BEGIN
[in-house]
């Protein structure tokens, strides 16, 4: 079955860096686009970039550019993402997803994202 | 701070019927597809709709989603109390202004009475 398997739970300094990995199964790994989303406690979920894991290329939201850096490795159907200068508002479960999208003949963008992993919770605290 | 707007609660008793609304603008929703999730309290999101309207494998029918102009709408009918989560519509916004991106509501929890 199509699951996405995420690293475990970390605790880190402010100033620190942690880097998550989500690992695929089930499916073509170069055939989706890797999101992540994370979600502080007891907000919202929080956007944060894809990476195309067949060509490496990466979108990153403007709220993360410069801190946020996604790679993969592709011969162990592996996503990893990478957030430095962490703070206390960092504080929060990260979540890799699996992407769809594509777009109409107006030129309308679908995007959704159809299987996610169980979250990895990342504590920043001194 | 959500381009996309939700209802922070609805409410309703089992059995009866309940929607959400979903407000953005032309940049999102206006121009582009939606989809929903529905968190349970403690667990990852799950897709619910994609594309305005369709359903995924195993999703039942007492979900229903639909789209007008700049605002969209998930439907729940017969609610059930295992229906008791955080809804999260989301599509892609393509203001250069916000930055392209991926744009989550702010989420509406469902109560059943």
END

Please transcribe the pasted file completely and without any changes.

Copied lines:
[in-house]
């Protein structure tokens, strides 16, 4: 079955860096686009970039550019993402997803994202 | 701070019927597809709709989603109390202004009475 398997739970300094990995199964790994989303406690979920894991290329939201850096490795159907200068508002479960999208003949963008992993919770605290 | 707007609660008793609304603008929703999730309290999101309207494998029918102009709408009918989560519509916004991106509501929890 199509699951996405995420690293475990970390605790880190402010100033620190942690880097998550989500690992695929089930499916073509170069055939989706890797999101992540994370979600502080007891907000919202929080956007944060894809990476195309067949060509490496990466979108990153403007709220993360410069801190946020996604790679993969592709011969162990592996996503990893990478957030430095962490703070206390960092504080929060990260979540890799699996992407769809594509777009109409107006030129309308679908995007959704159809299987996610169980979250990895990342504590920043001194 | 959500381009996309939700209802922070609805409410309703089992059995009866309940929607959400979903407000953005032309940049999102206006121009582009939606989809929903529905968190349970403690667990990852799950897709619910994609594309305005369709359903995924195993999703039942007492979900229903639909789209007008700049605002969209998930439907729940017969609610059930295992229906008791955080809804999260989301599509892609393509203001250069916000930055392209991926744009989550702010989420509406469902109560059943």